2.      Fund the “environmental study” costs while expanding Marine Agronomy and Ocean Forestry.

One reason offshore oil development and liquefied natural gas terminals can be built relatively quickly is their environmental impacts are known.  The unknown expense of studies and ongoing monitoring for marine agronomy operations should be offset by subsidies for extensive monitoring combined with large-scale generic permits and models for paying the managers of Ocean Forestry for ecosystem services.

Marine farms and forests can also include real-time scientific information gathering via power and instrumentation cables extended to shore.  School children could view and interact with sea life by controlling an ROV over the internet.

 

3.      Establish an international Ocean-healing Development Goal.

Environmentally beneficial, low-cost, multi-purpose coastal adaptations would be a component of Ocean-healing Development.  United Nations Millennium Development Goals barely mention the world’s oceans or global warming.  The new (2015 goals) should include an Ocean Restorative Development Goal, because doing so offers the best hope for creating sustainable jobs, food, virtual freshwater, and energy while restoring ocean health.  Plus, Ocean Restorative Development prepares new living space for island and coastal societies as sea level rises.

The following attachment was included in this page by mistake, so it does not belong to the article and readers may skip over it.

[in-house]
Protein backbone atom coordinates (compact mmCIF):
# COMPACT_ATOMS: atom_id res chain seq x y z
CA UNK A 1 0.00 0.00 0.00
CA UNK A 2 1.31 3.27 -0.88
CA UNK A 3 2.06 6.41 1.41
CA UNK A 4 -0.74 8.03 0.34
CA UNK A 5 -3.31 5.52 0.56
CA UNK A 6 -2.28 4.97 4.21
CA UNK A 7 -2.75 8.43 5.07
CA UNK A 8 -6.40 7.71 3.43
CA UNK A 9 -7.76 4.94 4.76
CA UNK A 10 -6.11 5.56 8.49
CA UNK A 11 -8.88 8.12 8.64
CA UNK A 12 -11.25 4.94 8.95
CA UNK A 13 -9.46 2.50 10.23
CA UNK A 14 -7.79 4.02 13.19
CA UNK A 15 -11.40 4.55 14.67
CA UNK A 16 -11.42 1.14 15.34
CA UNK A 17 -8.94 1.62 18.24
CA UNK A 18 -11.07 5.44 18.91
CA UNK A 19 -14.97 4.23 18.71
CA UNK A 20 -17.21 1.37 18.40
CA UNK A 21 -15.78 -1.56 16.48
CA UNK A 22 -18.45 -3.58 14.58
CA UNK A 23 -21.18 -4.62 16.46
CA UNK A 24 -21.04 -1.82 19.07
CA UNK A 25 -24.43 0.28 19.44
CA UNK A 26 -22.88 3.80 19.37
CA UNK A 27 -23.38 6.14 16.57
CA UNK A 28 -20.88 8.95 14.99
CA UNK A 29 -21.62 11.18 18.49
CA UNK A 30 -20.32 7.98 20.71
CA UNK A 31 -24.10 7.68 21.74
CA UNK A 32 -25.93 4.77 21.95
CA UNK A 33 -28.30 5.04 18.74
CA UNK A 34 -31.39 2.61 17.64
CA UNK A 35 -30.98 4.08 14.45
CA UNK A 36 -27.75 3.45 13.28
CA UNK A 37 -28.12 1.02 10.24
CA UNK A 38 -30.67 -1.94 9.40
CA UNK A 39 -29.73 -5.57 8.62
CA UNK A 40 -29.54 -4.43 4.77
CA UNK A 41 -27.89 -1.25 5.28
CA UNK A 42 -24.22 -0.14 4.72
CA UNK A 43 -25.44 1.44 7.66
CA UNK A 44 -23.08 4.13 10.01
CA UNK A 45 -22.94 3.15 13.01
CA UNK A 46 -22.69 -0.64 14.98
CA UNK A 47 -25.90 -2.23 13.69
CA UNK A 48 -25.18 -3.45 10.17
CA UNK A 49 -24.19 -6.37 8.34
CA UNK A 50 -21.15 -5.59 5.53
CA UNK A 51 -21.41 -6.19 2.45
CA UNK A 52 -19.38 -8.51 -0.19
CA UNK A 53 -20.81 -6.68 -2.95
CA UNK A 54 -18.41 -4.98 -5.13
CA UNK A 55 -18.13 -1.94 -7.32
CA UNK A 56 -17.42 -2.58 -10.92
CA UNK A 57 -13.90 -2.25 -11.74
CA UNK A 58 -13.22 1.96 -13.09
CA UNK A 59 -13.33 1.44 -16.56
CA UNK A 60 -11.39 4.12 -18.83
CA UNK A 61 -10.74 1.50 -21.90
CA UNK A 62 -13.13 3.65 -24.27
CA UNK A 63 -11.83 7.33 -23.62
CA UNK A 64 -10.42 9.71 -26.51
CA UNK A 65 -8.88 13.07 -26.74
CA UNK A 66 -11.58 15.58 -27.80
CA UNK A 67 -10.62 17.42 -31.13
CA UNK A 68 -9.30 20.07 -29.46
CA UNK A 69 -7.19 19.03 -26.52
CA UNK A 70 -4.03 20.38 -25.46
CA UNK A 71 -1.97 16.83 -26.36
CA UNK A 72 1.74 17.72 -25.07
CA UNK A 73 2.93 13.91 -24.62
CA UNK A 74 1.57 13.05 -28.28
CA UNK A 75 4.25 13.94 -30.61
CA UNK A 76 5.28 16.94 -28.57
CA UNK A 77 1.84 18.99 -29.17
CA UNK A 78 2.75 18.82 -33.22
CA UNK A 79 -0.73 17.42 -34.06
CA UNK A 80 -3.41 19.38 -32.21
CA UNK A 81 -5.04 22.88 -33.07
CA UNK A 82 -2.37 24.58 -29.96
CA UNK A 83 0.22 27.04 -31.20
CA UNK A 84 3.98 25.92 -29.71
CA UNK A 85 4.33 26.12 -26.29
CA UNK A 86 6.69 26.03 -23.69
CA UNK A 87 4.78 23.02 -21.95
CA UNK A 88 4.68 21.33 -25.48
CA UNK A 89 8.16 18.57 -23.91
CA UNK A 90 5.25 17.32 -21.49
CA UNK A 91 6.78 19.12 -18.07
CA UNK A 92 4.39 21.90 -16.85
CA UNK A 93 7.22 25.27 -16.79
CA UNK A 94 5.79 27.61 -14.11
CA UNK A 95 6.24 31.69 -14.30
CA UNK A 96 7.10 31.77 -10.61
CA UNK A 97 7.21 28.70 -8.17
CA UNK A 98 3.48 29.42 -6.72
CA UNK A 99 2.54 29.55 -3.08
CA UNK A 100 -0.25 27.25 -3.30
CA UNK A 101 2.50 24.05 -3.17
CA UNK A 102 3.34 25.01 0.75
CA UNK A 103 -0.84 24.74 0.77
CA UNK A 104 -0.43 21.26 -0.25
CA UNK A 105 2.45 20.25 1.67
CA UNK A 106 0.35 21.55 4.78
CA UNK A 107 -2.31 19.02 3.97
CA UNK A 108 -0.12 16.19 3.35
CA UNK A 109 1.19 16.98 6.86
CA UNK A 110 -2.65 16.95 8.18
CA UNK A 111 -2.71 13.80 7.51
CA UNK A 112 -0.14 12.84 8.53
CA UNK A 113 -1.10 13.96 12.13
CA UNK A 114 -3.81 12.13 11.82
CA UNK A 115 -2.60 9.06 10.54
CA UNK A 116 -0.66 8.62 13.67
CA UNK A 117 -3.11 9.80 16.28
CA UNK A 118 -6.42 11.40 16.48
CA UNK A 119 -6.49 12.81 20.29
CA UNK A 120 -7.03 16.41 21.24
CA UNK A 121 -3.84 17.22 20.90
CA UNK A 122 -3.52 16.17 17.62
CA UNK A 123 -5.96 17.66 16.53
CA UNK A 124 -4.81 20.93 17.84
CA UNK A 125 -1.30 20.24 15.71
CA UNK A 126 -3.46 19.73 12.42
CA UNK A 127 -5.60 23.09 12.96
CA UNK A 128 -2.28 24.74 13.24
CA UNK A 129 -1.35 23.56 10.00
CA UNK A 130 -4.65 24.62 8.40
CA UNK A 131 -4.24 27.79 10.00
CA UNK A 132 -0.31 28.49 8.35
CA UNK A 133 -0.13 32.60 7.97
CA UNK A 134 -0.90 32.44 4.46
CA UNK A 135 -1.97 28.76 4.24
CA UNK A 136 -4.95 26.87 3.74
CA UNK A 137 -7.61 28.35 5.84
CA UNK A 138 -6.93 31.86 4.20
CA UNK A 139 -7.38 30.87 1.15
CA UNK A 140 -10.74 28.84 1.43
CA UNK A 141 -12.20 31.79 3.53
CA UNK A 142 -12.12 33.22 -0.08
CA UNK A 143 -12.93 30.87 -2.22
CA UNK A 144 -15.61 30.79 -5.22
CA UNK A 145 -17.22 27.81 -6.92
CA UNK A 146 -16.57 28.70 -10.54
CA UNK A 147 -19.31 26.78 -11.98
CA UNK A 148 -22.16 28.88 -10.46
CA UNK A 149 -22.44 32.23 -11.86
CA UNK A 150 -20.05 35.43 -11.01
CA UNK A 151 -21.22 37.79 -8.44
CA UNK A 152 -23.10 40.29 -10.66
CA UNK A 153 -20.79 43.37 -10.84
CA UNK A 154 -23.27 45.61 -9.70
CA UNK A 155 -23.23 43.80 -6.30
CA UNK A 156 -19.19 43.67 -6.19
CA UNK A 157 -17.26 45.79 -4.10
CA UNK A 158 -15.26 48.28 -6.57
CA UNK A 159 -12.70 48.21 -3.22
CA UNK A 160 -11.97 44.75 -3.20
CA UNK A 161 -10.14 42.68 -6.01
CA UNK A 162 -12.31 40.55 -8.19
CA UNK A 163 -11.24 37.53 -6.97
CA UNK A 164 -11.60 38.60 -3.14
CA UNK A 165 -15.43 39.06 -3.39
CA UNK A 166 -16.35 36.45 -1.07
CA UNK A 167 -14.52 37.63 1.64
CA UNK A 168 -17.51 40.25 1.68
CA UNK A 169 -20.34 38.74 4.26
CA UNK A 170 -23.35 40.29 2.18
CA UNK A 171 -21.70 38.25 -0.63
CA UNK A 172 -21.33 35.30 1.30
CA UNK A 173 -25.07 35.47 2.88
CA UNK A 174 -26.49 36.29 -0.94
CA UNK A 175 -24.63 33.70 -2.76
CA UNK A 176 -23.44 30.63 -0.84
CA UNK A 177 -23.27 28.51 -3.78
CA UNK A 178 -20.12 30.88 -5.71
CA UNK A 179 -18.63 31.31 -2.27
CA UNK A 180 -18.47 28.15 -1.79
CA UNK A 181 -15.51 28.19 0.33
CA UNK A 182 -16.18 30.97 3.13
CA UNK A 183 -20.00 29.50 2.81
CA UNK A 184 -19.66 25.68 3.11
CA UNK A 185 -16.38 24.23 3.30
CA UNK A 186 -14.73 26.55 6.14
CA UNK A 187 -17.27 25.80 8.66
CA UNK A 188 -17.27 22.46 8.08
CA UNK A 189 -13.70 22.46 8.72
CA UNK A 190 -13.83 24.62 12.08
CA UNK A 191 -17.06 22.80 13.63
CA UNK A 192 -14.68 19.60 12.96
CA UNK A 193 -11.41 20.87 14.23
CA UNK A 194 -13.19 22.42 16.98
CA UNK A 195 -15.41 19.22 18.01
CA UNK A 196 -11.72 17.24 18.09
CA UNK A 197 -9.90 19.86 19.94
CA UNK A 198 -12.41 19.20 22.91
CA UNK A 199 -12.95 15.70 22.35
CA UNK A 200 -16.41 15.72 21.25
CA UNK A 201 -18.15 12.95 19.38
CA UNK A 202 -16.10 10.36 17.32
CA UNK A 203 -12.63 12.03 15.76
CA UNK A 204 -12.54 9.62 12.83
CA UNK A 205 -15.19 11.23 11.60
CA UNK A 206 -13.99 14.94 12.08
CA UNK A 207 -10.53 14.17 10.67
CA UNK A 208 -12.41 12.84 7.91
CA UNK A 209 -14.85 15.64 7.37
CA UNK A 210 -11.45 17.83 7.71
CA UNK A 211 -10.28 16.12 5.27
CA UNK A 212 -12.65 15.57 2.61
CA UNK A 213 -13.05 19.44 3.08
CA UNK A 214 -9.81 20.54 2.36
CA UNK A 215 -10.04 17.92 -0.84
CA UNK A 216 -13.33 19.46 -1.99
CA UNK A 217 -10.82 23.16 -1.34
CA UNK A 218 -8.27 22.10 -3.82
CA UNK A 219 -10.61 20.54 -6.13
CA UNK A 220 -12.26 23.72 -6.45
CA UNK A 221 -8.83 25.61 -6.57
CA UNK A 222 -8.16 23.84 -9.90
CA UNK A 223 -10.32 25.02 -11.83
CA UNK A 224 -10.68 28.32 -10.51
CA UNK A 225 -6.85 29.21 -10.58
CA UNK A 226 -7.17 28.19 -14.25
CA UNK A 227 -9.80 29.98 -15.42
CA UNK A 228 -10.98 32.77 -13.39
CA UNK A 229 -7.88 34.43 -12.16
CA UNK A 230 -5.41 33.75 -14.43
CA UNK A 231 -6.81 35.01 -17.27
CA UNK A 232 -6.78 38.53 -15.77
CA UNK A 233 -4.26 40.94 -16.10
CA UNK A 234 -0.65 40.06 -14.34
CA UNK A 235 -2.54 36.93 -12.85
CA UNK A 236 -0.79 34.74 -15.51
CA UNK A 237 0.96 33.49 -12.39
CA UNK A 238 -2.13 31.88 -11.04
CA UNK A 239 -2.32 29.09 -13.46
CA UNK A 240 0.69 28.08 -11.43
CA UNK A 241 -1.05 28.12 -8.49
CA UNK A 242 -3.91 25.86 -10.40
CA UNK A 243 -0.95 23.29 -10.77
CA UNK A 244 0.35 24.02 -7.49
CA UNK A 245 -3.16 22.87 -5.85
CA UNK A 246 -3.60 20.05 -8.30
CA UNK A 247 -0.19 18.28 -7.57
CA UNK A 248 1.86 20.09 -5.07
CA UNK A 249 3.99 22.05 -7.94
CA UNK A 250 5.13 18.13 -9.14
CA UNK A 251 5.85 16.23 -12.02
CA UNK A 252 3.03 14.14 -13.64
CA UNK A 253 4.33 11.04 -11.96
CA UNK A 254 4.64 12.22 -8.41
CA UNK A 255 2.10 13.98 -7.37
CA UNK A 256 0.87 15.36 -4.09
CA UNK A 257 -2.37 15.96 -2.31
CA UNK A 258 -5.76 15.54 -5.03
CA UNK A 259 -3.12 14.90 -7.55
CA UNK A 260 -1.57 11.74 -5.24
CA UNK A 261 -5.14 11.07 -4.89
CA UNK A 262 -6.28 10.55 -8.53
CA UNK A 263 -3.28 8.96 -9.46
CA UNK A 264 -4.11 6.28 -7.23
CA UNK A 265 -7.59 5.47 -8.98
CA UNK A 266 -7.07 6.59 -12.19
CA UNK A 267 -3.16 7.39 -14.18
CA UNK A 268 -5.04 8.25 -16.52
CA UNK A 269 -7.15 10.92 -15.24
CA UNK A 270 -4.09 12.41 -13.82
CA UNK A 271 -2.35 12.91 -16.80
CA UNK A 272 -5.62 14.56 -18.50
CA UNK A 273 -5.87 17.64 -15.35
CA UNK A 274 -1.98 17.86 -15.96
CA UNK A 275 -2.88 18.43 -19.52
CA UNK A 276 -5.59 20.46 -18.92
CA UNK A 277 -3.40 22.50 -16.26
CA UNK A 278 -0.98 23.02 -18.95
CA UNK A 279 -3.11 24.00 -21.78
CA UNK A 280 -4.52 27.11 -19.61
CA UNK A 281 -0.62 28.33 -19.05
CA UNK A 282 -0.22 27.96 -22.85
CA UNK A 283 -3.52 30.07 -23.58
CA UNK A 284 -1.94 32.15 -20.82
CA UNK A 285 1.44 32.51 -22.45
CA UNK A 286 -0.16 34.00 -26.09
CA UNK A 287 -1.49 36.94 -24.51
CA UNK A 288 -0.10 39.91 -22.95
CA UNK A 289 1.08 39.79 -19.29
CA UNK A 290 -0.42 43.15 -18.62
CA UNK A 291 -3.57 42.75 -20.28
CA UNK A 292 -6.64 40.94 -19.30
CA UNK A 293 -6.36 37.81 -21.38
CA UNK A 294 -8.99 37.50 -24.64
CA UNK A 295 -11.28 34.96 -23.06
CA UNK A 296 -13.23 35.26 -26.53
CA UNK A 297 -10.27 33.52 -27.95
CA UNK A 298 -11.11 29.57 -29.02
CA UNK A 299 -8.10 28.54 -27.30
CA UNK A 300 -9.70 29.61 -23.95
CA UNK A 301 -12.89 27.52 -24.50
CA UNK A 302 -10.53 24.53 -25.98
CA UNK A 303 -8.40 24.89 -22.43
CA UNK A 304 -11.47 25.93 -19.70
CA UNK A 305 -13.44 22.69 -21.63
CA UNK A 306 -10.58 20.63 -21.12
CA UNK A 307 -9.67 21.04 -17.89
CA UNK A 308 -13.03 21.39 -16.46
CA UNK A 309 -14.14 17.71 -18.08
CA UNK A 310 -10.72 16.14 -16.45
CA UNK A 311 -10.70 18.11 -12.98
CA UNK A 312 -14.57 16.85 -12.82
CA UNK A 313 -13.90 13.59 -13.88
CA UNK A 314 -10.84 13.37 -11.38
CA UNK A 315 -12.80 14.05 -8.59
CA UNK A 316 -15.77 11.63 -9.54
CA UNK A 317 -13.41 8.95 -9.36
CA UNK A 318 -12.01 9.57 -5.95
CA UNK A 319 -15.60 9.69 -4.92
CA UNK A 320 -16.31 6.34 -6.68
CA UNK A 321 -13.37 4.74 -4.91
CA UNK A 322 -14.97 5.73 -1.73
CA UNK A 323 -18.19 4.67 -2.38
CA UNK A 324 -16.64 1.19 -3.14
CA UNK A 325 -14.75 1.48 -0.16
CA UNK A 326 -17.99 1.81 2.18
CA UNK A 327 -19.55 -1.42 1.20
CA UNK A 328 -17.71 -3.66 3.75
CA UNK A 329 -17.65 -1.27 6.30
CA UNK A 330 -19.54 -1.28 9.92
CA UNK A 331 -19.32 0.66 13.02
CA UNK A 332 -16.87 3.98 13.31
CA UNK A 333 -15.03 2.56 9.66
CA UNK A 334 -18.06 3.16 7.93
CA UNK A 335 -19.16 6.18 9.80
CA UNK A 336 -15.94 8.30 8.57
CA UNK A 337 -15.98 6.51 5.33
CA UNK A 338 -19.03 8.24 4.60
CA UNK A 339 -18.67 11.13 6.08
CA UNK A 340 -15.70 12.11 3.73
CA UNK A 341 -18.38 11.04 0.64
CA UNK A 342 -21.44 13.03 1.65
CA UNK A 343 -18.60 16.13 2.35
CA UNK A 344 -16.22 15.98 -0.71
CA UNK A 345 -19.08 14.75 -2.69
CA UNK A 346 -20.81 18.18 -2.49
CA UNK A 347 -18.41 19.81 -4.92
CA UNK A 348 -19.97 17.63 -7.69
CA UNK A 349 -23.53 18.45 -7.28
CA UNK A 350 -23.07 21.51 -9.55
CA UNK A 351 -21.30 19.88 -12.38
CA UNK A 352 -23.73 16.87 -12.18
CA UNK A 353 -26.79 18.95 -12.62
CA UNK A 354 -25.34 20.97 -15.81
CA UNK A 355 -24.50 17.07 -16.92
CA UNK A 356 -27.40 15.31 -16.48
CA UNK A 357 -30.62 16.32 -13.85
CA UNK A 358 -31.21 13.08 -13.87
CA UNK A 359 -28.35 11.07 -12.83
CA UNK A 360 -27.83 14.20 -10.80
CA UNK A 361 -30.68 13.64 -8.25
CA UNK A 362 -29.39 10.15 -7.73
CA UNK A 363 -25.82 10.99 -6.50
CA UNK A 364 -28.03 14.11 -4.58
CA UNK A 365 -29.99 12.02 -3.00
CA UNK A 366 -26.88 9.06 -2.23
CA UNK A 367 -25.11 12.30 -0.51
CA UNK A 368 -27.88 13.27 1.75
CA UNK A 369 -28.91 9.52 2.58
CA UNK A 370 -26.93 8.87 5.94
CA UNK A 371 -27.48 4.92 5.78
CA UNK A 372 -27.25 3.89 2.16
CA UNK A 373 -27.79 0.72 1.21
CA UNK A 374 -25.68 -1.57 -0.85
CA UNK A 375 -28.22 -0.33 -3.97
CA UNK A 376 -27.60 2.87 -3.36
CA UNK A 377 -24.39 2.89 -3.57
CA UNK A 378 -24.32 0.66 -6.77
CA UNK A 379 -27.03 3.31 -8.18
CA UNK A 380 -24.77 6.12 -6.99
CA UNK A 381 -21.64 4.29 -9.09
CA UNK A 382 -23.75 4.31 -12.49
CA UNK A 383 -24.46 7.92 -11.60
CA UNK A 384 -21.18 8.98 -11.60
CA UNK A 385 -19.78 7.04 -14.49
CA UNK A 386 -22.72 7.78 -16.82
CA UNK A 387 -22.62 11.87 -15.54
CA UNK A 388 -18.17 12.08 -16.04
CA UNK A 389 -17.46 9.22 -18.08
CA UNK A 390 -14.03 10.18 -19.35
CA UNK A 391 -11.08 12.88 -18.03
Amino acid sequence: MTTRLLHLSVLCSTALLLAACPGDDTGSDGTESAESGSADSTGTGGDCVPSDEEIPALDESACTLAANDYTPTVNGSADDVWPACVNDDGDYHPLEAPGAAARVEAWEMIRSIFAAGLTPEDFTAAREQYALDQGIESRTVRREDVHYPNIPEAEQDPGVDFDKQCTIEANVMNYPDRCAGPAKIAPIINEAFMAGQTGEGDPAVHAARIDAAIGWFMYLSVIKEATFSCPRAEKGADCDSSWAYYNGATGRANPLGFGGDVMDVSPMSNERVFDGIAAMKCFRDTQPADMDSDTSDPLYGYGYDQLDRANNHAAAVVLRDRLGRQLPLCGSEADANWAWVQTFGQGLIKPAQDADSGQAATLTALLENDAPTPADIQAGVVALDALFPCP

4.      Include Ocean-healing Development goals in all national research plans.

Invisible reefs are a component of the hope-giving research discussed in the Ocean Foresters Global Plan.  In this case: hope for a safe place to live; and hope for a job.  Research and development strategies in all countries, the United Nation, and the World Bank need to include hope-giving research and development.


Who will take these actions?

Action 1 is by global food developers: individual concocting recipes; companies making new food products; and governments funding researchers.

The funding agencies may prefer to retain universities.  Many are involved in attempts to 3D-print substitutes for traditional animal foods.

The Ocean Foresters are currently a loose collaboration of researchers and social business people.  We have the wide range of business, science, engineering, and local indigenous expertise needed to implement the initial stages (see a partial list pictured below).  We have strong connections with universities across the world.  We have received a small internal research grant from USP.  We lack the funding needed to expand.  We are ready to apply for government grants, angel investors, venture capital, and philanthropic funding.